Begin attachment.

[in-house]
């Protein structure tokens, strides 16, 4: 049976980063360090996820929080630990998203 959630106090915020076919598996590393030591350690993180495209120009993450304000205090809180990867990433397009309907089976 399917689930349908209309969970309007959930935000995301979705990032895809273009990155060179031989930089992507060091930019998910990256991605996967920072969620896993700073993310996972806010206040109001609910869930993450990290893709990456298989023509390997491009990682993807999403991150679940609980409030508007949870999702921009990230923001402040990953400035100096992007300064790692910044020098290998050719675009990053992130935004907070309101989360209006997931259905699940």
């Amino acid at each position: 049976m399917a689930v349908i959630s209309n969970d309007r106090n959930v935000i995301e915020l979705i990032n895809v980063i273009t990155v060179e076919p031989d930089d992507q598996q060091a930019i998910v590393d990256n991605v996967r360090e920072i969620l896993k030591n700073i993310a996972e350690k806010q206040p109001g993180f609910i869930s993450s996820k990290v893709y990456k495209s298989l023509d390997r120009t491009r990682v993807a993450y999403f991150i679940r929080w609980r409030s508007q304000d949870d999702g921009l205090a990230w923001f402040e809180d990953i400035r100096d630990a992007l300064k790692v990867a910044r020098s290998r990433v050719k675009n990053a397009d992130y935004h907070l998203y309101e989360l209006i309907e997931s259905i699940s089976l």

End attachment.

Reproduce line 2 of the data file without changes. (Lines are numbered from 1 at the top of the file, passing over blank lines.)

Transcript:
């Protein structure tokens, strides 16, 4: 049976980063360090996820929080630990998203 959630106090915020076919598996590393030591350690993180495209120009993450304000205090809180990867990433397009309907089976 399917689930349908209309969970309007959930935000995301979705990032895809273009990155060179031989930089992507060091930019998910990256991605996967920072969620896993700073993310996972806010206040109001609910869930993450990290893709990456298989023509390997491009990682993807999403991150679940609980409030508007949870999702921009990230923001402040990953400035100096992007300064790692910044020098290998050719675009990053992130935004907070309101989360209006997931259905699940």